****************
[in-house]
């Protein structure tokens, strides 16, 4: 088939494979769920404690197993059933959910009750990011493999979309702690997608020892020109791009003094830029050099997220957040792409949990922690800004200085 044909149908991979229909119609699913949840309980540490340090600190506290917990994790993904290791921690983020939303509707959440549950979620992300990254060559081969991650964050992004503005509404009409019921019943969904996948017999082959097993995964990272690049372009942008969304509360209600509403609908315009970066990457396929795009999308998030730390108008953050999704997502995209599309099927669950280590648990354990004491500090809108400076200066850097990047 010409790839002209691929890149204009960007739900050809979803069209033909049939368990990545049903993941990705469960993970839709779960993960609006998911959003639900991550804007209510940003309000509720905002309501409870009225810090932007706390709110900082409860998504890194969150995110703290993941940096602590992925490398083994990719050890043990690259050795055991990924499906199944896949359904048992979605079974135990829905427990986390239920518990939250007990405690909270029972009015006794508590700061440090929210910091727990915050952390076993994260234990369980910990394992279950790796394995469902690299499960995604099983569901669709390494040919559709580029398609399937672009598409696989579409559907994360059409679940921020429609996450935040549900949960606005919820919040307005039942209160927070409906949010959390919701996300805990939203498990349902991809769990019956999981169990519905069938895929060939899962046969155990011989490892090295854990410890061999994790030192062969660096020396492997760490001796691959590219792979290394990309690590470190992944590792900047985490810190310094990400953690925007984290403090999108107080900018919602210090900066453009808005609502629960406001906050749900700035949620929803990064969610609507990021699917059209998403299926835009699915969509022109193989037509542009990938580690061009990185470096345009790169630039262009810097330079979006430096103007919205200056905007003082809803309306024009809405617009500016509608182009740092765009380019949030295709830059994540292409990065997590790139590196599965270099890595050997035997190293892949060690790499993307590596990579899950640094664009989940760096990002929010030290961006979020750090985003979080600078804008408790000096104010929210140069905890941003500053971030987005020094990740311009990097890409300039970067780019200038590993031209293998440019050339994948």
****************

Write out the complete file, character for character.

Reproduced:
[in-house]
């Protein structure tokens, strides 16, 4: 088939494979769920404690197993059933959910009750990011493999979309702690997608020892020109791009003094830029050099997220957040792409949990922690800004200085 044909149908991979229909119609699913949840309980540490340090600190506290917990994790993904290791921690983020939303509707959440549950979620992300990254060559081969991650964050992004503005509404009409019921019943969904996948017999082959097993995964990272690049372009942008969304509360209600509403609908315009970066990457396929795009999308998030730390108008953050999704997502995209599309099927669950280590648990354990004491500090809108400076200066850097990047 010409790839002209691929890149204009960007739900050809979803069209033909049939368990990545049903993941990705469960993970839709779960993960609006998911959003639900991550804007209510940003309000509720905002309501409870009225810090932007706390709110900082409860998504890194969150995110703290993941940096602590992925490398083994990719050890043990690259050795055991990924499906199944896949359904048992979605079974135990829905427990986390239920518990939250007990405690909270029972009015006794508590700061440090929210910091727990915050952390076993994260234990369980910990394992279950790796394995469902690299499960995604099983569901669709390494040919559709580029398609399937672009598409696989579409559907994360059409679940921020429609996450935040549900949960606005919820919040307005039942209160927070409906949010959390919701996300805990939203498990349902991809769990019956999981169990519905069938895929060939899962046969155990011989490892090295854990410890061999994790030192062969660096020396492997760490001796691959590219792979290394990309690590470190992944590792900047985490810190310094990400953690925007984290403090999108107080900018919602210090900066453009808005609502629960406001906050749900700035949620929803990064969610609507990021699917059209998403299926835009699915969509022109193989037509542009990938580690061009990185470096345009790169630039262009810097330079979006430096103007919205200056905007003082809803309306024009809405617009500016509608182009740092765009380019949030295709830059994540292409990065997590790139590196599965270099890595050997035997190293892949060690790499993307590596990579899950640094664009989940760096990002929010030290961006979020750090985003979080600078804008408790000096104010929210140069905890941003500053971030987005020094990740311009990097890409300039970067780019200038590993031209293998440019050339994948």